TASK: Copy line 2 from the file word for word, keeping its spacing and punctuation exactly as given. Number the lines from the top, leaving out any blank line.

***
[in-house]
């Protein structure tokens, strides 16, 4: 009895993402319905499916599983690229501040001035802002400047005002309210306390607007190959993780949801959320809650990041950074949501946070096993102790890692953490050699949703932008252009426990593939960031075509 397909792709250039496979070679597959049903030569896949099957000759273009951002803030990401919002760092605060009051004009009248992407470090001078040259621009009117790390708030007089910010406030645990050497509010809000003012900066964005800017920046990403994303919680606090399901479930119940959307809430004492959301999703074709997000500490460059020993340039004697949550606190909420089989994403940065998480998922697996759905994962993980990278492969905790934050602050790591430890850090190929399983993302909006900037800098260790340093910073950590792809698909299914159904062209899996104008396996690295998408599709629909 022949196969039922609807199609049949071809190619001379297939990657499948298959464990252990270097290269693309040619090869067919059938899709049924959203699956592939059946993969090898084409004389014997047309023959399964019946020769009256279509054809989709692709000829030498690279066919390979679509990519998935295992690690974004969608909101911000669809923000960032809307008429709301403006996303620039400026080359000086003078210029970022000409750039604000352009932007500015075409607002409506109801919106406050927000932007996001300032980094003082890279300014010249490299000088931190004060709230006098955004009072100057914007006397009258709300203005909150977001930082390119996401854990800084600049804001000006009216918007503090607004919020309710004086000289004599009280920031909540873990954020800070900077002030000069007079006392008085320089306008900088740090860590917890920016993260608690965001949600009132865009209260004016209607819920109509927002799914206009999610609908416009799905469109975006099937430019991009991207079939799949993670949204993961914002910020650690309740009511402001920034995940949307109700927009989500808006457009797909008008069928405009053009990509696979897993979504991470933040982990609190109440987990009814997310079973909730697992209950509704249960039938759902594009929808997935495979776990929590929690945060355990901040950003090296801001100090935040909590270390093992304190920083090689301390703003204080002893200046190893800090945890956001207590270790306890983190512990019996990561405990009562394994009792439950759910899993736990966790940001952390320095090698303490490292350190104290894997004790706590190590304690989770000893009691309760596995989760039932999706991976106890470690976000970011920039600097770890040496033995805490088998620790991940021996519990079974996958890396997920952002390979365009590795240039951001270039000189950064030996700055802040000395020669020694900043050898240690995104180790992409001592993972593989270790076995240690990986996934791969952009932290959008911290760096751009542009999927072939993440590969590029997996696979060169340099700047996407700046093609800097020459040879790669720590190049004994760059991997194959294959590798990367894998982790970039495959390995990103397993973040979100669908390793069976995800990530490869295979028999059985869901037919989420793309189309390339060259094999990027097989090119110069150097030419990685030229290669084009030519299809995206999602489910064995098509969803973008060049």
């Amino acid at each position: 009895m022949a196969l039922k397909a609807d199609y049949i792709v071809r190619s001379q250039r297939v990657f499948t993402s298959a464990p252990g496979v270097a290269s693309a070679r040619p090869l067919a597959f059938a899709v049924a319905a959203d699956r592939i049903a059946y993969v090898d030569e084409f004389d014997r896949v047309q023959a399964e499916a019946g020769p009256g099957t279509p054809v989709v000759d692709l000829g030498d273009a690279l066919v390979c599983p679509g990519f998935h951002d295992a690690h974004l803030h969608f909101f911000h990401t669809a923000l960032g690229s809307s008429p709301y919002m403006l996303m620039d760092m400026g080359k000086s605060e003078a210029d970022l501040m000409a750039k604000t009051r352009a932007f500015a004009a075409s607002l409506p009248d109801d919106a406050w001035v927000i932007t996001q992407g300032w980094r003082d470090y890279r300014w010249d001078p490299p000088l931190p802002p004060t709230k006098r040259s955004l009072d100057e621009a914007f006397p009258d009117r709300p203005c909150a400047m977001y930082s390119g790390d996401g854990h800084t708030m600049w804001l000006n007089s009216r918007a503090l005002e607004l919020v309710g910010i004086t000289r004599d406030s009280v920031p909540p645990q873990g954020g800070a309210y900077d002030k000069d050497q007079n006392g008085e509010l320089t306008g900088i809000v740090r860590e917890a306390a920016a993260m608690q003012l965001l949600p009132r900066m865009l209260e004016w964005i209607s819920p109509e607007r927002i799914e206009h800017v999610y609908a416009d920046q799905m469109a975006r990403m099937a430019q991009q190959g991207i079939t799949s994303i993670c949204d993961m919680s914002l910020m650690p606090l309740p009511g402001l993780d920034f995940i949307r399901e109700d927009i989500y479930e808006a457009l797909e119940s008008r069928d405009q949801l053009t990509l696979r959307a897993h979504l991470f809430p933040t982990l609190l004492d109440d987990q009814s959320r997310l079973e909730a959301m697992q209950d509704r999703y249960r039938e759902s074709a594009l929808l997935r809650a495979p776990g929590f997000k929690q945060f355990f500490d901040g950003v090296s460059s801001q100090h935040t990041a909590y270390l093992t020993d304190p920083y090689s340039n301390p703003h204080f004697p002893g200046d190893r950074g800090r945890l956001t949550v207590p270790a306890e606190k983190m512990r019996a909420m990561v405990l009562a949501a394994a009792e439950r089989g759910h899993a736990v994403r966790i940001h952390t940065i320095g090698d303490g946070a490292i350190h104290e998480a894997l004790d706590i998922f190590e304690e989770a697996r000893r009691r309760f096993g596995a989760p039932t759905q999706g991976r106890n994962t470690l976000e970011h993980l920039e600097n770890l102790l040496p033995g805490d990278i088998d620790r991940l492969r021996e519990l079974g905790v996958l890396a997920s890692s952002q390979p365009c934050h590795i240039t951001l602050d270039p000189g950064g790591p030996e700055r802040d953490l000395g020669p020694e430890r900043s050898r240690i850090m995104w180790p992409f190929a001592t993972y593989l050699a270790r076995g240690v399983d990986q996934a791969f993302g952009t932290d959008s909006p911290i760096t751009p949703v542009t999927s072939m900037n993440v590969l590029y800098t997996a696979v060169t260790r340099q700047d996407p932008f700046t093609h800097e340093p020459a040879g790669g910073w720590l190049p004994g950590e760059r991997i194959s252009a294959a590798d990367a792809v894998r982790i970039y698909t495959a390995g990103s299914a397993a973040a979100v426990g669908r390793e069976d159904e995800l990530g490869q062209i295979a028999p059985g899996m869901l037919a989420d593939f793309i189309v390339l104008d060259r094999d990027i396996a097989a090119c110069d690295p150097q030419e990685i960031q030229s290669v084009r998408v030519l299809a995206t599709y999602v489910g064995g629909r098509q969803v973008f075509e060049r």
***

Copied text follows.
């Protein structure tokens, strides 16, 4: 009895993402319905499916599983690229501040001035802002400047005002309210306390607007190959993780949801959320809650990041950074949501946070096993102790890692953490050699949703932008252009426990593939960031075509 397909792709250039496979070679597959049903030569896949099957000759273009951002803030990401919002760092605060009051004009009248992407470090001078040259621009009117790390708030007089910010406030645990050497509010809000003012900066964005800017920046990403994303919680606090399901479930119940959307809430004492959301999703074709997000500490460059020993340039004697949550606190909420089989994403940065998480998922697996759905994962993980990278492969905790934050602050790591430890850090190929399983993302909006900037800098260790340093910073950590792809698909299914159904062209899996104008396996690295998408599709629909 022949196969039922609807199609049949071809190619001379297939990657499948298959464990252990270097290269693309040619090869067919059938899709049924959203699956592939059946993969090898084409004389014997047309023959399964019946020769009256279509054809989709692709000829030498690279066919390979679509990519998935295992690690974004969608909101911000669809923000960032809307008429709301403006996303620039400026080359000086003078210029970022000409750039604000352009932007500015075409607002409506109801919106406050927000932007996001300032980094003082890279300014010249490299000088931190004060709230006098955004009072100057914007006397009258709300203005909150977001930082390119996401854990800084600049804001000006009216918007503090607004919020309710004086000289004599009280920031909540873990954020800070900077002030000069007079006392008085320089306008900088740090860590917890920016993260608690965001949600009132865009209260004016209607819920109509927002799914206009999610609908416009799905469109975006099937430019991009991207079939799949993670949204993961914002910020650690309740009511402001920034995940949307109700927009989500808006457009797909008008069928405009053009990509696979897993979504991470933040982990609190109440987990009814997310079973909730697992209950509704249960039938759902594009929808997935495979776990929590929690945060355990901040950003090296801001100090935040909590270390093992304190920083090689301390703003204080002893200046190893800090945890956001207590270790306890983190512990019996990561405990009562394994009792439950759910899993736990966790940001952390320095090698303490490292350190104290894997004790706590190590304690989770000893009691309760596995989760039932999706991976106890470690976000970011920039600097770890040496033995805490088998620790991940021996519990079974996958890396997920952002390979365009590795240039951001270039000189950064030996700055802040000395020669020694900043050898240690995104180790992409001592993972593989270790076995240690990986996934791969952009932290959008911290760096751009542009999927072939993440590969590029997996696979060169340099700047996407700046093609800097020459040879790669720590190049004994760059991997194959294959590798990367894998982790970039495959390995990103397993973040979100669908390793069976995800990530490869295979028999059985869901037919989420793309189309390339060259094999990027097989090119110069150097030419990685030229290669084009030519299809995206999602489910064995098509969803973008060049």